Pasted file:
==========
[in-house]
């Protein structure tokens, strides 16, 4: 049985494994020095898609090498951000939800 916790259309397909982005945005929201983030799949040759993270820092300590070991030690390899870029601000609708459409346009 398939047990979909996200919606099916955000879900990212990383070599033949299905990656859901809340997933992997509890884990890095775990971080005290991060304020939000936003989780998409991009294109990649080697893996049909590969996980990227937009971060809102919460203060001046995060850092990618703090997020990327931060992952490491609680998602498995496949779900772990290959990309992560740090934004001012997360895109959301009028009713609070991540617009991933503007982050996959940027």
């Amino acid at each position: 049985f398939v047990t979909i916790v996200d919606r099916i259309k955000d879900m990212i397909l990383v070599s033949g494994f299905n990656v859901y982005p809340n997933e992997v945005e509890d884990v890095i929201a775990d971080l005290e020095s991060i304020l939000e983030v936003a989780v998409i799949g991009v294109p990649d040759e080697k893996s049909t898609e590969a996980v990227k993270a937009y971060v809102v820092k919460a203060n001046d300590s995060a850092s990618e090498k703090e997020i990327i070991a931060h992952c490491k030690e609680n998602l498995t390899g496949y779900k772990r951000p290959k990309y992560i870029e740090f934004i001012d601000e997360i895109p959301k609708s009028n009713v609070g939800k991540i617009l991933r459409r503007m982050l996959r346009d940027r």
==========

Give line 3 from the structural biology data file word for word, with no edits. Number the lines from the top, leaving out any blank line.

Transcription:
């Amino acid at each position: 049985f398939v047990t979909i916790v996200d919606r099916i259309k955000d879900m990212i397909l990383v070599s033949g494994f299905n990656v859901y982005p809340n997933e992997v945005e509890d884990v890095i929201a775990d971080l005290e020095s991060i304020l939000e983030v936003a989780v998409i799949g991009v294109p990649d040759e080697k893996s049909t898609e590969a996980v990227k993270a937009y971060v809102v820092k919460a203060n001046d300590s995060a850092s990618e090498k703090e997020i990327i070991a931060h992952c490491k030690e609680n998602l498995t390899g496949y779900k772990r951000p290959k990309y992560i870029e740090f934004i001012d601000e997360i895109p959301k609708s009028n009713v609070g939800k991540i617009l991933r459409r503007m982050l996959r346009d940027r």